Roundup of Global Volcanic Activity – Ongoing Activity for the Week 4 March 2020 – 10 March 2020
Aira | Kyushu (Japan) : JMA reported that during 2-9 March incandescence from Minamidake Crater (at Aira Caldera’s Sakurajima volcano) was visible nightly. Occasional eruptive events were recorded. An eruption at 0457 on 7 March generated an ash plume that rose 1.3 km above the crater rim. The Alert Level remained at 2 (on a 5-level scale).
Dukono | Halmahera (Indonesia) : Based on satellite and wind model data, and information from PVMBG, the Darwin VAAC reported that during 5-10 March ash plumes from Dukono rose to 1.8-2.1 km (6,000-7,000 ft) a.s.l. and drifted NE, E, and SE. The Alert Level remained at 2 (on a scale of 1-4), and the public was warned to remain outside of the 2-km exclusion zone.
Ebeko | Paramushir Island (Russia) : Volcanologists in Severo-Kurilsk (Paramushir Island), about 7 km E of Ebeko, observed explosions during 1-2 and 5 March that sent ash plumes up to 2 km (6,600 ft) a.s.l. Ash plumes drifted S and E. The Aviation colour Code remained at Orange (the second highest level on a four-colour scale).
Etna | Sicily (Italy) : INGV reported continuing eruptive activity at Etna’s Voragine Crater (VOR), New Southeast Crater (NSEC), and Northeast Crater (NEC) during 24 February-1 March. Strombolian explosions from the vent at the top of the cone in VOR crater ejected pieces of lava sometimes 150-200 m above the vent. Ash plumes rose from the vent and rapidly dissipated. Strombolian activity from a vent at the base of the N flank of the cone was observed on 29 February. Lava continued to effuse from the vent on top of a building lava mound on the S flank of the cone and flow into the adjacent Bocca Nuova Crater. Activity at NEC was characterized by discontinuous Strombolian activity and periodic emissions of very diffuse ash plumes. During 24-25 February observers noted continuous diffuse ash emissions at NSEC, originating from a cone in the saddle area.
Ibu | Halmahera (Indonesia) : The Darwin VAAC reported that on 10 March multiple discrete ash plumes from Ibu rose to 2.1 km (7,000 ft) a.s.l. and drifted SE based on satellite images, weather models, and information from PVMBG. The Alert Level remained at 2 (on a scale of 1-4), and the public was warned to stay at least 2 km away from the active crater, and 3.5 km away on the N side.
Kerinci | Indonesia : PVMBG reported that at 0710 on 4 March, 1625 on 5 March, and 0655 on 6 March brown ash emissions rose 200-500 m above Kerinci’s summit and drifted NW and NE. The Alert Level remained at 2 (on a scale of 1-4), and the public was warned to remain outside of the 3-km exclusion zone.
Klyuchevskoy | Central Kamchatka (Russia) : KVERT reported that Strombolian activity at Klyuchevskoy was visible during 28 February-6 March, and a bright thermal anomaly was identified in satellite images those same days. A gas-and-steam plume containing some ash drifted 60 km WNW on 2 March. The Aviation colour Code remained at Orange.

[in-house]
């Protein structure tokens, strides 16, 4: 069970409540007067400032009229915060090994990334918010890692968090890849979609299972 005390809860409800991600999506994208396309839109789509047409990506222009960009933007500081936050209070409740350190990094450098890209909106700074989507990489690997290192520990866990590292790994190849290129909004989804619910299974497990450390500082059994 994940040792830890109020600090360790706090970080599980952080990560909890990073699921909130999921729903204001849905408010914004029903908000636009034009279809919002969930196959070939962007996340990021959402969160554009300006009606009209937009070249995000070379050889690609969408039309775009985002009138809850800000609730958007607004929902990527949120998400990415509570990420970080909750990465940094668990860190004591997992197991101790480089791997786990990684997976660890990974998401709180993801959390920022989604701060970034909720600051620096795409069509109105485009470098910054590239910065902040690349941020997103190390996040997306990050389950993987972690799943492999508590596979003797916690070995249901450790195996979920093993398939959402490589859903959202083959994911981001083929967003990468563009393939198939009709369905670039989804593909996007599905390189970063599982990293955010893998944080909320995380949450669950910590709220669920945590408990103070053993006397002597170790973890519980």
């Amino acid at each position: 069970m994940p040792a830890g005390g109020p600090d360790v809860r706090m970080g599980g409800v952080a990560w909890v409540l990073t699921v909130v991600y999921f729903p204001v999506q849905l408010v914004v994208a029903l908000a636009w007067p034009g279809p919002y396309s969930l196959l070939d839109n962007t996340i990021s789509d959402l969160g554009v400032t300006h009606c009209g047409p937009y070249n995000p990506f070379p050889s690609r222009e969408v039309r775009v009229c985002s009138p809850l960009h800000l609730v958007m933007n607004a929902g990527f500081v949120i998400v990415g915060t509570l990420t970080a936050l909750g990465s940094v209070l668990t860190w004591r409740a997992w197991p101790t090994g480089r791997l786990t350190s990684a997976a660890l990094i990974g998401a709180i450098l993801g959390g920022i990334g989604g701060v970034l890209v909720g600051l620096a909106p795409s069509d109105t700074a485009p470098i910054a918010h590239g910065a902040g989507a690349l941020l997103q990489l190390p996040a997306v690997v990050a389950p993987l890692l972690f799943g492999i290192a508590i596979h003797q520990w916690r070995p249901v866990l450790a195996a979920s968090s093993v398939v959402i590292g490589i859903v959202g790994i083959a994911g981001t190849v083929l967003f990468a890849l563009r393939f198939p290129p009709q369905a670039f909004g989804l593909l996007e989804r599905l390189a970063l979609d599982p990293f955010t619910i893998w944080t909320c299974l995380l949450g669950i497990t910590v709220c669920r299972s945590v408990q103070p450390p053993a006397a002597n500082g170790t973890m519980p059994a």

Sheveluch | Central Kamchatka (Russia) : KVERT reported that a thermal anomaly over Sheveluch was identified in satellite images during 28 February-6 March. The Aviation colour Code remained at Orange (the second highest level on a four-colour scale).
Stromboli | Aeolian Islands (Italy) : INGV reported that during 24 February-3 March activity at Stromboli was characterized by ongoing explosive activity mainly from three vents in Area N (north crater area) and at least three vents in Area C-S (south-central crater area). Variable-intensity explosions from Area N occurred at a rate of 7-10 events per hour and ejected lapilli and bombs 80-150 m above the vents. Ejected tephra fell onto the flanks and some blocks rolled down the Sciara del Fuoco to the coast. Explosions from Area C-S occurred at a rate of 2-9 events per hour and ejected coarse material mixed with ash to heights less than 150 m above the vents.
Suwanosejima | Ryukyu Islands (Japan) : JMA reported that during 28 February-6 March incandescence from Suwanosejima’s Ontake Crater was visible nightly. Occasional eruptive events and two explosions were recorded; ash plumes rose as high as 900 m above the crater rim. Occasional eruption sounds were reported in a village 4 km SSW on 3 March. The Alert Level remained at 2 (on a 5-level scale).
Taal | Luzon (Philippines) : PHIVOLCS reported that during 4-10 March weak steam plumes rose 50-100 m above Taal’s Volcano Island lake and drifted SW and NE; moderate steam plumes rose 300-500 m and drifted SW during 8-9 March. According to the Disaster Response Operations Monitoring and Information Center (DROMIC) there were a total of 4,212 people in 11 evacuation centers, and an additional 32,631 people were staying at other locations as of 6 March. The Alert Level remained at 2 (on a scale of 0-5) and PHIVOLCS recommended no entry onto Volcano Island, the area defined as the Permanent Danger Zone.
White Island | North Island (New Zealand) : On 10 March GeoNet reported that data collected during recent flights over White Island showed elevated gas emissions compared to previous measurements, though overall both carbon dioxide and sulfur dioxide flux have decreased since the 9 December 2019 eruption. Thermal infrared data indicated that the fumarolic gases and the five lobes of lava in the main vent remained very hot; the hottest temperature was 746 degrees Celsius and was the highest temperature measured to date. Small-scale jetting occurred from the small pond that had formed in the vent area, similar to September-December 2019 activity. The Volcanic Alert Level remained at 2 and the Aviation colour Code remained at Yellow.